Temporal range: Upper Triassic
|Skull of M. planirostris|
Mystriosuchus (meaning "spoon-crocodile") is an extinct genus of phytosaur that lived in the Late Triassic (middle Norian) in Europe. It was first named by Eberhard Fraas in 1896, and includes two species: M. westphali and the type species, M. planirostris.
Mystriosuchus planirostris measured about 4 m (13 ft), according to a complete skeleton which was found in 1995. The postcranial anatomy of the skeleton suggests that Mystriosuchus was more adapted to aquatic life than other known phytosaurs, possessing shorter and more paddle-like limbs. Cranial morphology is suggestive of a primarily fish eating diet, having long jaws like those of the modern gharials.
M. planirostris, as the name implies, has a rather "plain" snout, without osseous ornamentation or crests. M. westphali, on the other hand, has multiple bony crests along the upper jaw, most prominently at the base and tip of the snout. As keratinous crests are known in phytosaurs, it is possible that M. planirostris had soft tissue ornamentation.
Mystriosuchus possesses many vertebrae, with 25 in the neck and torso, two in the pelvis, and 74 in the tail. The vertebral column is complete and nearly all articulated, although a portion of the tail can only be seen from top view. The vertebrae behind the axis vertebra are platycoelous(one surface flat and one concave), and are approximately rectangular in shape. Because of incomplete preservation, it can't be distinguished where the neck meets the torso, although at least 17 of the 25 vertebrae come from the latter. The trunk vertebrae are lower and wider than the neck vertebrae, but are still lightly built. The pelvic vertebrae have wide ribs which attach to the ilium (largest pelvis bone). The tail is longer than the rest of the body, being 51% of the total length of the taxon. The first 17 vertebrae of the tail are similar to those of the neck and trunk, being platycoelous and subrectangular. Chevrons are present after the fourth vertebra, but are only loosely attached for the beginning of the tail. At the end of the tail the vertebrae become more slanted, and the chevrons form an inverted 'T' shape, which is not seen in other phytosaurs but in sauropterygians or some crocodilians. A complete specimen also has adapted tail bones which may show the presence of an expansion of the flesh to form a "fin".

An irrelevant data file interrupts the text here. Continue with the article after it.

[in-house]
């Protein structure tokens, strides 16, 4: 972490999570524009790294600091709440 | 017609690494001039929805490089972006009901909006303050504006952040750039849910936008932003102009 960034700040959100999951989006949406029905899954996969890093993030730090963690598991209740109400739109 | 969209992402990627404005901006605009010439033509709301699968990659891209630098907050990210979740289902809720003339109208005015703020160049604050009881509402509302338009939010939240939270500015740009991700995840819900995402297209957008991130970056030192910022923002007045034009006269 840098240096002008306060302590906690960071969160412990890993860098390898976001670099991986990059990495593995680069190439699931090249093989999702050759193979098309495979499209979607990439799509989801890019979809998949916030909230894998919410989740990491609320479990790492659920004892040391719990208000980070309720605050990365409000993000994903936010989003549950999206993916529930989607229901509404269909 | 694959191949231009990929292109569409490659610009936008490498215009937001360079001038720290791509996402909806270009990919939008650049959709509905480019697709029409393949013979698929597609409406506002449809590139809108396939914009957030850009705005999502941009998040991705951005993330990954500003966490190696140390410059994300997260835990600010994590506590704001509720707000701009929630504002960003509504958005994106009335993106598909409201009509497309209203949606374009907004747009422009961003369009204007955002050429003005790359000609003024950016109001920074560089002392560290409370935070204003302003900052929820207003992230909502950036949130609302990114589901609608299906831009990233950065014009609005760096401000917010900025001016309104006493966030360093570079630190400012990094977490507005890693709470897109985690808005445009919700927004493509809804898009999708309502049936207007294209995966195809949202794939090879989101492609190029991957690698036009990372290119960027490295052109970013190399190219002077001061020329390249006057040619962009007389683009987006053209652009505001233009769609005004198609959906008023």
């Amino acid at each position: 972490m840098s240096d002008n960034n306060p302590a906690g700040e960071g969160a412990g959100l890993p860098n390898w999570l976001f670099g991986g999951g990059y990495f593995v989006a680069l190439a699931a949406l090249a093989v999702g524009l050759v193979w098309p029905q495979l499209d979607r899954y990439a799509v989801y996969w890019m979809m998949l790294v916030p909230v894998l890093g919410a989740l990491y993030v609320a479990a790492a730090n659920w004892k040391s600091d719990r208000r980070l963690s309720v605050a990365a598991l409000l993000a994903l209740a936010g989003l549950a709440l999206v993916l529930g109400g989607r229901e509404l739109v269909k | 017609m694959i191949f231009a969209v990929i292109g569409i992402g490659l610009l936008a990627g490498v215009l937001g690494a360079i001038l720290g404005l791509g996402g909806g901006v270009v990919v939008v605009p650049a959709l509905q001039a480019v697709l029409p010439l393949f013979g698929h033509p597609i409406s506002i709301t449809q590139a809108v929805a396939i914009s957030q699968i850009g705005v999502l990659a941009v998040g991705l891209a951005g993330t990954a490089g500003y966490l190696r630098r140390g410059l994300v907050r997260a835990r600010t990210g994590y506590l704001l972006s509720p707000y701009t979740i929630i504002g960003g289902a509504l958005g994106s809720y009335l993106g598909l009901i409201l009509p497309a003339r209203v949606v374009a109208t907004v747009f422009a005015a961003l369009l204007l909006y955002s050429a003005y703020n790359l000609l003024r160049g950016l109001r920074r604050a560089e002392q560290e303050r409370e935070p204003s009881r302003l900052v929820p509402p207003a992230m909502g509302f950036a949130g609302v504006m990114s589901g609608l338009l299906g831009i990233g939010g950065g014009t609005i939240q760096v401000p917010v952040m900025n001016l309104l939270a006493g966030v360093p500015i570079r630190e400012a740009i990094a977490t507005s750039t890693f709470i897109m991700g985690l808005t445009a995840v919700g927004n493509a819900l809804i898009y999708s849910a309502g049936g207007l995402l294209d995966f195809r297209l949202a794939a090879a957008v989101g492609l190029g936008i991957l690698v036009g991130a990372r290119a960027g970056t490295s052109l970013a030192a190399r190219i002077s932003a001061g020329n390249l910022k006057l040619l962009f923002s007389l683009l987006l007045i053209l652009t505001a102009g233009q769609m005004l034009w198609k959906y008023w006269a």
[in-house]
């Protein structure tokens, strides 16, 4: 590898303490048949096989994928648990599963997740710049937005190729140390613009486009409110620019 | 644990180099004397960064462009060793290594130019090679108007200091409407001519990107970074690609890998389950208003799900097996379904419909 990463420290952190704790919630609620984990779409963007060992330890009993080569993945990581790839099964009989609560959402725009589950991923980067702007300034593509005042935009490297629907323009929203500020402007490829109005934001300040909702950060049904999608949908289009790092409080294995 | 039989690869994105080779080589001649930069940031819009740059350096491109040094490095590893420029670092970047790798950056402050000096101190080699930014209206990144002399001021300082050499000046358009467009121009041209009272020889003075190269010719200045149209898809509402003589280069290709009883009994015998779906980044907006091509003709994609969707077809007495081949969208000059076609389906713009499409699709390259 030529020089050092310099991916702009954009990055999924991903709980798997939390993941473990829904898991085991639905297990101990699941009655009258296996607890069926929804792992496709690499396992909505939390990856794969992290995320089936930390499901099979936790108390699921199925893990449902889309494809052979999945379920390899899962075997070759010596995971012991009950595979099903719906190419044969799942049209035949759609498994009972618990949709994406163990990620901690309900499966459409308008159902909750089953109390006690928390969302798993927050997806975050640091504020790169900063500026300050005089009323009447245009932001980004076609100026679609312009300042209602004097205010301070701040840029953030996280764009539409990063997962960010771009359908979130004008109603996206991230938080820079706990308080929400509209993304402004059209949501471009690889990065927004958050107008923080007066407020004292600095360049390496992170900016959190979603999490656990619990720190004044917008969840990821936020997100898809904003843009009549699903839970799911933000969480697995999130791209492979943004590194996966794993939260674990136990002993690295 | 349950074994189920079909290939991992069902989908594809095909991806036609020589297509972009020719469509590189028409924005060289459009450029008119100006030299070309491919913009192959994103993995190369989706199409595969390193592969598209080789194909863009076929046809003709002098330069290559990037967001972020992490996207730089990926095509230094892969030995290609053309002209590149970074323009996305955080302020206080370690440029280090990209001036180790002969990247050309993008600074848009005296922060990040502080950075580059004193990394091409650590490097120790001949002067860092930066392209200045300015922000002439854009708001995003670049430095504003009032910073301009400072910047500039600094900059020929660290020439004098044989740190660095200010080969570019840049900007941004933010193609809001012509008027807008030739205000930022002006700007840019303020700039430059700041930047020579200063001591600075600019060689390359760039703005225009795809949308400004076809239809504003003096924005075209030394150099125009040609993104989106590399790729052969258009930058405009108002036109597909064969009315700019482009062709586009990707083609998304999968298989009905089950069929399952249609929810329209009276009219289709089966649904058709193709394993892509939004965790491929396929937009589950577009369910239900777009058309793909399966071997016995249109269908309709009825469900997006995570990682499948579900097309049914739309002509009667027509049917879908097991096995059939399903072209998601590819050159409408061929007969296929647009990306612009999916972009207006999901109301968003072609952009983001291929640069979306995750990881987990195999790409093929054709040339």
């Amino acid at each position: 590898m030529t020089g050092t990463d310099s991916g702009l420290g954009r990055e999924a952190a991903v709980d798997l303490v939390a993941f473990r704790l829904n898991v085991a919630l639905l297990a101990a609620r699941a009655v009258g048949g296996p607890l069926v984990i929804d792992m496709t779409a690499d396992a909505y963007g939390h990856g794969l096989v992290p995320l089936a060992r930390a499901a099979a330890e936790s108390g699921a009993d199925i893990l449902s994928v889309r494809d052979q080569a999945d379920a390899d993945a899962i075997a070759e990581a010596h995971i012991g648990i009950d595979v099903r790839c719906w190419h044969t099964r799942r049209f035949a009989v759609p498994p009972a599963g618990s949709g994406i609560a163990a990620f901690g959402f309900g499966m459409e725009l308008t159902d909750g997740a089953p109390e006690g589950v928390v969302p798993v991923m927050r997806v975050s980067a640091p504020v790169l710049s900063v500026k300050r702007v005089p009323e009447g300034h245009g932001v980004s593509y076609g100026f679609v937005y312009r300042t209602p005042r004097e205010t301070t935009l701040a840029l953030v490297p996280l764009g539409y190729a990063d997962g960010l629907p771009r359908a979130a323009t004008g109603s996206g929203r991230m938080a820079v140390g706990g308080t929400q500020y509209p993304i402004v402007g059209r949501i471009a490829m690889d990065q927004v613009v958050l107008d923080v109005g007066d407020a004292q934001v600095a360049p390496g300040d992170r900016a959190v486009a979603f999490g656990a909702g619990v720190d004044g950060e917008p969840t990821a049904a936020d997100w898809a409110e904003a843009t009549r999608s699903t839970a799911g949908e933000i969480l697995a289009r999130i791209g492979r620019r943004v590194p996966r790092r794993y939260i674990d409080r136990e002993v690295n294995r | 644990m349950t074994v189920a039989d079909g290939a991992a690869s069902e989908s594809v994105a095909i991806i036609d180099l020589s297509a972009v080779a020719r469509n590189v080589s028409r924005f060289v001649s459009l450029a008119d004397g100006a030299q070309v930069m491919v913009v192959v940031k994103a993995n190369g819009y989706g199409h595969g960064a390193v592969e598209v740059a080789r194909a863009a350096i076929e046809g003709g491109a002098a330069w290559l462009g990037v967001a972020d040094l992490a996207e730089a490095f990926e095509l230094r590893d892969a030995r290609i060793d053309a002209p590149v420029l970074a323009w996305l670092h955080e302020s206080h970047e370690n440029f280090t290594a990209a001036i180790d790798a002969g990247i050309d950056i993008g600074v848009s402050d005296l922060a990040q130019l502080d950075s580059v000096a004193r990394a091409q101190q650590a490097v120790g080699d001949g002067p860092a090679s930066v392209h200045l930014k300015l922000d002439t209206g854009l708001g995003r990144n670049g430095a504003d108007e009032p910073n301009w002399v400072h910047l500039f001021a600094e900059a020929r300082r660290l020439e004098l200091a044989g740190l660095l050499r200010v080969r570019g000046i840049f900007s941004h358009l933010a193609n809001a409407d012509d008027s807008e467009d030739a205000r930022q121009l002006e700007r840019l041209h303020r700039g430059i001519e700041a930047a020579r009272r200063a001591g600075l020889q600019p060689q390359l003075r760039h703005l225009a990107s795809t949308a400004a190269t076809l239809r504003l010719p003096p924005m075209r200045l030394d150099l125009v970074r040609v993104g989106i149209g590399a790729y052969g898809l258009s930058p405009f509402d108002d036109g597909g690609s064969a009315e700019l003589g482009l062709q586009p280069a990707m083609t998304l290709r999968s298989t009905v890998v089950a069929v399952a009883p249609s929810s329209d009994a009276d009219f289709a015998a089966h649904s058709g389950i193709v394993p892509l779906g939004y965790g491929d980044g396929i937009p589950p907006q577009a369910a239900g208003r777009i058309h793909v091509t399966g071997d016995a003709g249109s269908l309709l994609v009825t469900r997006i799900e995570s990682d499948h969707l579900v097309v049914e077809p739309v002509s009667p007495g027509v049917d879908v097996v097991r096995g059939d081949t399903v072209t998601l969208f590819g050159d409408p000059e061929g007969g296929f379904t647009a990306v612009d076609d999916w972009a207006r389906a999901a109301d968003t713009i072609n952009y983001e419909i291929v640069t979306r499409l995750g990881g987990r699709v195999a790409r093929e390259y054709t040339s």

Mystriosuchus used to be placed in its own subfamily, Mystriosuchidae, but subsequent cladistic analysis grouped it with other members of Pseudopalatinae, despite having several physical differences from most of the genera in this group. Originally considered to be a freshwater genus, a recent specimen from Northern Italy has shown that some Mystriosuchus specimens lived a completely marine life. In their paper on Parasuchus, Christian Kammerer and colleagues noted that Mystriosuchini has priority over Pseudopalatinae, so synonymized Pseudopalatinae with Mystriosuchini.
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